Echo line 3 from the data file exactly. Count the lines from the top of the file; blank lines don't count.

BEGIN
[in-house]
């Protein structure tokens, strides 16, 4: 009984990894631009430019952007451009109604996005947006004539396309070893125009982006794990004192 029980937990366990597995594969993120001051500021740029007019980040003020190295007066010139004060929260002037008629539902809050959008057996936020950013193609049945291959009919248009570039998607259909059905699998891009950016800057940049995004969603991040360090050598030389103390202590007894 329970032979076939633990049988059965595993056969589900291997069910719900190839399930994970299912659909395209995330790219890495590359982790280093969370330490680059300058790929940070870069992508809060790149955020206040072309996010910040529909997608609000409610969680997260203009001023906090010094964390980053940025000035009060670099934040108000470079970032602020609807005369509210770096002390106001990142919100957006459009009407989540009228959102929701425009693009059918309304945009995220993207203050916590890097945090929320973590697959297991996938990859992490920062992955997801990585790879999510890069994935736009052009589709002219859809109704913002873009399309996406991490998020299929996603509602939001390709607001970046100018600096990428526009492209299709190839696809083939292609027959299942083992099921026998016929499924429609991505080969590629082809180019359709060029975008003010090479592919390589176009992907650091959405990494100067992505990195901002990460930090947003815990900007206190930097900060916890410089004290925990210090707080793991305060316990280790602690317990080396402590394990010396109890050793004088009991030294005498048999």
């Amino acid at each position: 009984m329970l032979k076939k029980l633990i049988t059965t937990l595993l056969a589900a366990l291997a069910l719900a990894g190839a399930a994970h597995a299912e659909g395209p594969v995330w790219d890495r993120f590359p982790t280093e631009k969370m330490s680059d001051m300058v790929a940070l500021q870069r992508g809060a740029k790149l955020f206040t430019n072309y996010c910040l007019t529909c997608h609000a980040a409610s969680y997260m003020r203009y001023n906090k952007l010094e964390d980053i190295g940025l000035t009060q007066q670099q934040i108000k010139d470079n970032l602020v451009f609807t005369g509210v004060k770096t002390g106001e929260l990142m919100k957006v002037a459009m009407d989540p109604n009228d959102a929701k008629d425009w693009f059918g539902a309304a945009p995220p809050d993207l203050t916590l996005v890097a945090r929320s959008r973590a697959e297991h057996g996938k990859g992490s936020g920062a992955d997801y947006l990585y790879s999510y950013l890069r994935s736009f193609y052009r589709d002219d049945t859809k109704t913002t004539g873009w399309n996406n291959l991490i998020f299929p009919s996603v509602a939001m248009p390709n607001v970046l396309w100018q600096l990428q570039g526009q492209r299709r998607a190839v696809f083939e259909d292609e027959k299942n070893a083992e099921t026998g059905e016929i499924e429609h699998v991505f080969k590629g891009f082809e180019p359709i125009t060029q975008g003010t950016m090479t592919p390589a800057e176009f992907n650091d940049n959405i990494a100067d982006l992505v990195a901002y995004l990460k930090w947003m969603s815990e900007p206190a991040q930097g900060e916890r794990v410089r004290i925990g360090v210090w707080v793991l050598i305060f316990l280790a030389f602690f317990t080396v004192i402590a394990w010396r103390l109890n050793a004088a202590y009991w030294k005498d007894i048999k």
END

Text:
């Amino acid at each position: 009984m329970l032979k076939k029980l633990i049988t059965t937990l595993l056969a589900a366990l291997a069910l719900a990894g190839a399930a994970h597995a299912e659909g395209p594969v995330w790219d890495r993120f590359p982790t280093e631009k969370m330490s680059d001051m300058v790929a940070l500021q870069r992508g809060a740029k790149l955020f206040t430019n072309y996010c910040l007019t529909c997608h609000a980040a409610s969680y997260m003020r203009y001023n906090k952007l010094e964390d980053i190295g940025l000035t009060q007066q670099q934040i108000k010139d470079n970032l602020v451009f609807t005369g509210v004060k770096t002390g106001e929260l990142m919100k957006v002037a459009m009407d989540p109604n009228d959102a929701k008629d425009w693009f059918g539902a309304a945009p995220p809050d993207l203050t916590l996005v890097a945090r929320s959008r973590a697959e297991h057996g996938k990859g992490s936020g920062a992955d997801y947006l990585y790879s999510y950013l890069r994935s736009f193609y052009r589709d002219d049945t859809k109704t913002t004539g873009w399309n996406n291959l991490i998020f299929p009919s996603v509602a939001m248009p390709n607001v970046l396309w100018q600096l990428q570039g526009q492209r299709r998607a190839v696809f083939e259909d292609e027959k299942n070893a083992e099921t026998g059905e016929i499924e429609h699998v991505f080969k590629g891009f082809e180019p359709i125009t060029q975008g003010t950016m090479t592919p390589a800057e176009f992907n650091d940049n959405i990494a100067d982006l992505v990195a901002y995004l990460k930090w947003m969603s815990e900007p206190a991040q930097g900060e916890r794990v410089r004290i925990g360090v210090w707080v793991l050598i305060f316990l280790a030389f602690f317990t080396v004192i402590a394990w010396r103390l109890n050793a004088a202590y009991w030294k005498d007894i048999k």